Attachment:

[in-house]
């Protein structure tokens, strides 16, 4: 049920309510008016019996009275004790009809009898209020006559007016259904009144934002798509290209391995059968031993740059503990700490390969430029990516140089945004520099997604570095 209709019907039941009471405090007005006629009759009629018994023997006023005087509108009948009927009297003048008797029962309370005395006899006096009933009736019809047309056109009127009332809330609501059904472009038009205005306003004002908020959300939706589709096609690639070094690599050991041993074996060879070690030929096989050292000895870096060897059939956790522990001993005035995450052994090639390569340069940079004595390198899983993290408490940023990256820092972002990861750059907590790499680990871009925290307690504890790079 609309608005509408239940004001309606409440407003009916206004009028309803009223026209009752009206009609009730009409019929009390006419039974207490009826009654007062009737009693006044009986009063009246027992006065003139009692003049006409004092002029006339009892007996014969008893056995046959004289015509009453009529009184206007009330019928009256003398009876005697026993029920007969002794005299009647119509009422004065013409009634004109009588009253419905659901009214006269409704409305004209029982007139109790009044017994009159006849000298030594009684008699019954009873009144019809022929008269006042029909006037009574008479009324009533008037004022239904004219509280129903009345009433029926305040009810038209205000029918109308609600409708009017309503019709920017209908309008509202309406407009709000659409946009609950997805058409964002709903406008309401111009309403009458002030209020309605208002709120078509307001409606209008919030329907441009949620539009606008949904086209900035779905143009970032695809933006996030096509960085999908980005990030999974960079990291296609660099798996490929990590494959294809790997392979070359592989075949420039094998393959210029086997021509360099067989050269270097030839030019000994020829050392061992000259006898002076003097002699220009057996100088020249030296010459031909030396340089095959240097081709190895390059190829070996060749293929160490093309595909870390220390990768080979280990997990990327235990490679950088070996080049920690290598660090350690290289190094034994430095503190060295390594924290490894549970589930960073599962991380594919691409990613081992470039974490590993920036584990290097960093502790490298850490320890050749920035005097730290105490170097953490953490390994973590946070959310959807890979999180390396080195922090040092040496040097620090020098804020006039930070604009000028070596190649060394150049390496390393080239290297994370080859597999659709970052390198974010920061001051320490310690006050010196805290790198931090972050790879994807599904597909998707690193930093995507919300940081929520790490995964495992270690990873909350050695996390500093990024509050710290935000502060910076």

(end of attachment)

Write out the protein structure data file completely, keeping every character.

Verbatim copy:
[in-house]
């Protein structure tokens, strides 16, 4: 049920309510008016019996009275004790009809009898209020006559007016259904009144934002798509290209391995059968031993740059503990700490390969430029990516140089945004520099997604570095 209709019907039941009471405090007005006629009759009629018994023997006023005087509108009948009927009297003048008797029962309370005395006899006096009933009736019809047309056109009127009332809330609501059904472009038009205005306003004002908020959300939706589709096609690639070094690599050991041993074996060879070690030929096989050292000895870096060897059939956790522990001993005035995450052994090639390569340069940079004595390198899983993290408490940023990256820092972002990861750059907590790499680990871009925290307690504890790079 609309608005509408239940004001309606409440407003009916206004009028309803009223026209009752009206009609009730009409019929009390006419039974207490009826009654007062009737009693006044009986009063009246027992006065003139009692003049006409004092002029006339009892007996014969008893056995046959004289015509009453009529009184206007009330019928009256003398009876005697026993029920007969002794005299009647119509009422004065013409009634004109009588009253419905659901009214006269409704409305004209029982007139109790009044017994009159006849000298030594009684008699019954009873009144019809022929008269006042029909006037009574008479009324009533008037004022239904004219509280129903009345009433029926305040009810038209205000029918109308609600409708009017309503019709920017209908309008509202309406407009709000659409946009609950997805058409964002709903406008309401111009309403009458002030209020309605208002709120078509307001409606209008919030329907441009949620539009606008949904086209900035779905143009970032695809933006996030096509960085999908980005990030999974960079990291296609660099798996490929990590494959294809790997392979070359592989075949420039094998393959210029086997021509360099067989050269270097030839030019000994020829050392061992000259006898002076003097002699220009057996100088020249030296010459031909030396340089095959240097081709190895390059190829070996060749293929160490093309595909870390220390990768080979280990997990990327235990490679950088070996080049920690290598660090350690290289190094034994430095503190060295390594924290490894549970589930960073599962991380594919691409990613081992470039974490590993920036584990290097960093502790490298850490320890050749920035005097730290105490170097953490953490390994973590946070959310959807890979999180390396080195922090040092040496040097620090020098804020006039930070604009000028070596190649060394150049390496390393080239290297994370080859597999659709970052390198974010920061001051320490310690006050010196805290790198931090972050790879994807599904597909998707690193930093995507919300940081929520790490995964495992270690990873909350050695996390500093990024509050710290935000502060910076």